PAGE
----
Jason McCollim with his K9 Manhunters Sookie and Indie Anna
Jason is Spokane’s very own voice of classic rock. Jason has been a local fixture on Spokane’s radio waves for over a decade, and a Jack-of -all-trades within the radio community.
The start of Jason’s radio career may have began behind the control board, but it wasn’t long before his many other talents began to get some recognition. Today, Jason is not only a recognizable hometown, homegrown voice on Spokane’s 98.9 KKZX, but Jason also works behind the scenes as the Program Director of 1280 FOX Sports.
In 2010 Jason joined Inland Empire Bloodhounds Search and Rescue, a Non-Profit Organization that trains Bloodhounds for Search and Rescue Operations with the Spokane County Sheriff’s Office. In 2011 and 2012 Jason served as the Vice President of Inland Empire Bloodhounds and Communications Office of the Spokane SAR Council.
Over the course of his involvement with Search and Rescue, Jason’s had the opportunity to work with some of the America’s Top Police and SAR K9 trainers including; Kelli Collins, Sandy Stuart, Pam Nyberg, John Salem, Kevin Baughn and the leading expert in Police Bloodhounds, Jeff Schettler.
Hopefully none of these are on your Christmas list.
Only available from 1951–1952, this science kit for CHILDREN included four types of uranium ore, a Geiger counter, a comic called Dagwood Spits the Atom, and a coupon for ordering MORE radioactive materials. One of the four uranium ores included was Po-210 (Polonium) which, by mass, is 250,000 times more toxic than hydrogen cyanide. "Merry Christmas, Kevin, here's that giant box of poison you asked for."
Introduced by Mattel in 1959, this little cap gun looks like a regular belt buckle to the unsuspecting bad guy/victim. However, when you "extend" your stomach, the gun flips out and allows you to fire off a round. Ignoring the fact that stomach extension is a strange way to trigger anything, the gun was banned because it could accidentally be ignited by friction, causing burns in the crotch area of many presumably traumatized children.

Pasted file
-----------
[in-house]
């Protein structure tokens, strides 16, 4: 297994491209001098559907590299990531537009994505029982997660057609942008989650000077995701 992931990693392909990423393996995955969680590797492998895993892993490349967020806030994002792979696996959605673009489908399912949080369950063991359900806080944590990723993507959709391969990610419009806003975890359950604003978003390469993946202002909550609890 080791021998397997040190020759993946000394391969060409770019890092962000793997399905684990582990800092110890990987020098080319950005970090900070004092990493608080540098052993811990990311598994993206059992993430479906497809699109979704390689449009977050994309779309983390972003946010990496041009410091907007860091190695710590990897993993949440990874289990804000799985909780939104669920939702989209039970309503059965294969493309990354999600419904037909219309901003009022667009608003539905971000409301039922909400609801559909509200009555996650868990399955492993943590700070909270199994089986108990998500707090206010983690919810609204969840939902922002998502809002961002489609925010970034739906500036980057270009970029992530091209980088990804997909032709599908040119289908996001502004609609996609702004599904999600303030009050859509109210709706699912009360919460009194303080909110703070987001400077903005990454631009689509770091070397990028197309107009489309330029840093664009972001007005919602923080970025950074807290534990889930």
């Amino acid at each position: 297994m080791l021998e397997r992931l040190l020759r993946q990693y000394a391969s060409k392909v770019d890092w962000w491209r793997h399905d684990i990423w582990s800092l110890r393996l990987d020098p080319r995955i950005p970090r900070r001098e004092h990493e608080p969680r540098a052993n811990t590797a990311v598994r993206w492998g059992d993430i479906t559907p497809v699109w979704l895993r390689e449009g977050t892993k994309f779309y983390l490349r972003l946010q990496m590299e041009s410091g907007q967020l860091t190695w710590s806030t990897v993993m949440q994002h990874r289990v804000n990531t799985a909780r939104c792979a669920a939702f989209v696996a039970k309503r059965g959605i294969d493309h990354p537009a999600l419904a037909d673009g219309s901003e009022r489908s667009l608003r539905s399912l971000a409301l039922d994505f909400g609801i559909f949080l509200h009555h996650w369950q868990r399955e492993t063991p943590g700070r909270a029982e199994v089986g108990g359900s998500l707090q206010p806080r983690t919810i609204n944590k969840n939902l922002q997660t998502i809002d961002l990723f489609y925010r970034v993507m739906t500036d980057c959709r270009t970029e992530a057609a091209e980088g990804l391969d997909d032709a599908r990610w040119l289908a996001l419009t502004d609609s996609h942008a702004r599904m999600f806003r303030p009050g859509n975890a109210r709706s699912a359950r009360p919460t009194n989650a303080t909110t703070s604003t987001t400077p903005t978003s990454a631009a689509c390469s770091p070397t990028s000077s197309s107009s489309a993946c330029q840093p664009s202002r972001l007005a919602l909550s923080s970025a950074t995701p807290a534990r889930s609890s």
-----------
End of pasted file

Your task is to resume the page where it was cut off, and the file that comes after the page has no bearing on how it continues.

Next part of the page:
What's that? Steve the Tramp Action Figure sounds lamer than The Sopranos' finale? Well, you're right, but he wasn't banned for being a snooze fest. The action figure, released along with the 1990 Dick Tracy film, came in a box printed with the phrase "ignorant bum...you'll smell him before you see him." This offended a few people, causing Steve to be kicked to the curb (poor choice of words).
Based on that "2007 Toy of the Year" award, it's apparent children love creating art out of beads that stick together when sprayed with water. The only issue is that if children swallowed the dots (which they of course did because, hello, look at the colors!), they would get sick and or potentially die. Once swallowed, the coating on the dots could become gamma hydroxybutyrate, which can cause seizures, unconsciousness, and drowsiness.
All the fun of a Cabbage Patch Kid (read: very little), now with chewing action! The Snack Time Cabbage Patch Kid came with a motorized mouth so you could, you know, feed it? Great. The problem was that the little gremlin had a jaw powerful enough to rip hair from the roots, should Becky be so careless as to get her head within biting distance. After a flood of injury reports, the CPSC forced the toy to be pulled from the shelves. [Side note: The doll pooped its snacks out into its backpack. Unsanitary.]
Congress put a ban on the resale of any child's book older than Purple Rainbecause the ink used in printing them could contain a dangerous level of lead. What constitutes a dangerous level of lead for a child? Pretty much any. So much for solving the mystery of the desert giant.
These tiny magnetic balls can be reshaped into anything you want (say, a bigger magnetic ball, perhaps?) but of course appeared far too appetizing to children despite their chrome exterior and lack of food resemblance. After dozens of children (some a little too old to be doing that kind of thing) swallowed the balls and required bowel surgery for removal, Bucky Balls were banned this past summer. You can still find them online, but the company is currently in the middle of several lawsuits, so don't expect them to be around much longer.
Giant pointy metal darts being tossed in the air as a recreational activity = banned as f***. Despite being banned in the U.S. in 1989, there are still lawn dart tournaments held annually throughout the country. If you're interested in acquiring a set of lawn darts (because perhaps you like to live on the edge), you'll have to order the pieces separately and assemble them yourselves. But don't worry, plenty of websites offer guidance for this.
U.S. Customs lists that a CD with informational material or music on them are permitted, but goes on to specify that "blank tapes and blank CDs are not informational materials."